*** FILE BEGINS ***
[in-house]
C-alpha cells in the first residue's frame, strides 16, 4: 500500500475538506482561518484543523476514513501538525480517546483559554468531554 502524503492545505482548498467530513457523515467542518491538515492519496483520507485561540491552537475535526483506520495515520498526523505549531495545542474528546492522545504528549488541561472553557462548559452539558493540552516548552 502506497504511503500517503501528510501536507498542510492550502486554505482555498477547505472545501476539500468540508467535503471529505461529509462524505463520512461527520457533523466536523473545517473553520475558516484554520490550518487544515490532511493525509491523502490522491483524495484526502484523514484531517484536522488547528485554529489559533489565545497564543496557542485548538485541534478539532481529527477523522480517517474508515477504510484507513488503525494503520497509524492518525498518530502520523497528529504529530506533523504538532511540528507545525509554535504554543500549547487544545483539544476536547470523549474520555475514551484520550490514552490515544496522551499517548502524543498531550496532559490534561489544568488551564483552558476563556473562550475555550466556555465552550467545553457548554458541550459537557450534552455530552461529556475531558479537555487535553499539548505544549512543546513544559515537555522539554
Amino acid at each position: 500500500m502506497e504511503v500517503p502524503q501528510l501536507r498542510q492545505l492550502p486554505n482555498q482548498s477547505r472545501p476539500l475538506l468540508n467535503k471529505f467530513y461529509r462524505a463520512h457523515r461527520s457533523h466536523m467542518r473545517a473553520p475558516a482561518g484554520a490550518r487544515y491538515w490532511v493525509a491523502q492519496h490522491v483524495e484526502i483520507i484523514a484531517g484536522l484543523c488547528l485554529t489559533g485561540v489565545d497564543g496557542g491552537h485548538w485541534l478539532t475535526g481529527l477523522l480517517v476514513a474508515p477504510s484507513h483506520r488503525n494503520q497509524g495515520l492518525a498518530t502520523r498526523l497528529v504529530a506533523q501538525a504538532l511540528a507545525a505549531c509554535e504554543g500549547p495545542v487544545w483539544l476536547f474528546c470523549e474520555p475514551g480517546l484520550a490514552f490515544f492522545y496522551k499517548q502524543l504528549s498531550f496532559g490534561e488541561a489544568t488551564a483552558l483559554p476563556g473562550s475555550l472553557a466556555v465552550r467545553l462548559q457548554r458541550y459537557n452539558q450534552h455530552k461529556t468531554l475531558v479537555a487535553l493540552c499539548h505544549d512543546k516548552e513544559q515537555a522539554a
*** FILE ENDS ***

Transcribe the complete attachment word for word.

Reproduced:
[in-house]
C-alpha cells in the first residue's frame, strides 16, 4: 500500500475538506482561518484543523476514513501538525480517546483559554468531554 502524503492545505482548498467530513457523515467542518491538515492519496483520507485561540491552537475535526483506520495515520498526523505549531495545542474528546492522545504528549488541561472553557462548559452539558493540552516548552 502506497504511503500517503501528510501536507498542510492550502486554505482555498477547505472545501476539500468540508467535503471529505461529509462524505463520512461527520457533523466536523473545517473553520475558516484554520490550518487544515490532511493525509491523502490522491483524495484526502484523514484531517484536522488547528485554529489559533489565545497564543496557542485548538485541534478539532481529527477523522480517517474508515477504510484507513488503525494503520497509524492518525498518530502520523497528529504529530506533523504538532511540528507545525509554535504554543500549547487544545483539544476536547470523549474520555475514551484520550490514552490515544496522551499517548502524543498531550496532559490534561489544568488551564483552558476563556473562550475555550466556555465552550467545553457548554458541550459537557450534552455530552461529556475531558479537555487535553499539548505544549512543546513544559515537555522539554
Amino acid at each position: 500500500m502506497e504511503v500517503p502524503q501528510l501536507r498542510q492545505l492550502p486554505n482555498q482548498s477547505r472545501p476539500l475538506l468540508n467535503k471529505f467530513y461529509r462524505a463520512h457523515r461527520s457533523h466536523m467542518r473545517a473553520p475558516a482561518g484554520a490550518r487544515y491538515w490532511v493525509a491523502q492519496h490522491v483524495e484526502i483520507i484523514a484531517g484536522l484543523c488547528l485554529t489559533g485561540v489565545d497564543g496557542g491552537h485548538w485541534l478539532t475535526g481529527l477523522l480517517v476514513a474508515p477504510s484507513h483506520r488503525n494503520q497509524g495515520l492518525a498518530t502520523r498526523l497528529v504529530a506533523q501538525a504538532l511540528a507545525a505549531c509554535e504554543g500549547p495545542v487544545w483539544l476536547f474528546c470523549e474520555p475514551g480517546l484520550a490514552f490515544f492522545y496522551k499517548q502524543l504528549s498531550f496532559g490534561e488541561a489544568t488551564a483552558l483559554p476563556g473562550s475555550l472553557a466556555v465552550r467545553l462548559q457548554r458541550y459537557n452539558q450534552h455530552k461529556t468531554l475531558v479537555a487535553l493540552c499539548h505544549d512543546k516548552e513544559q515537555a522539554a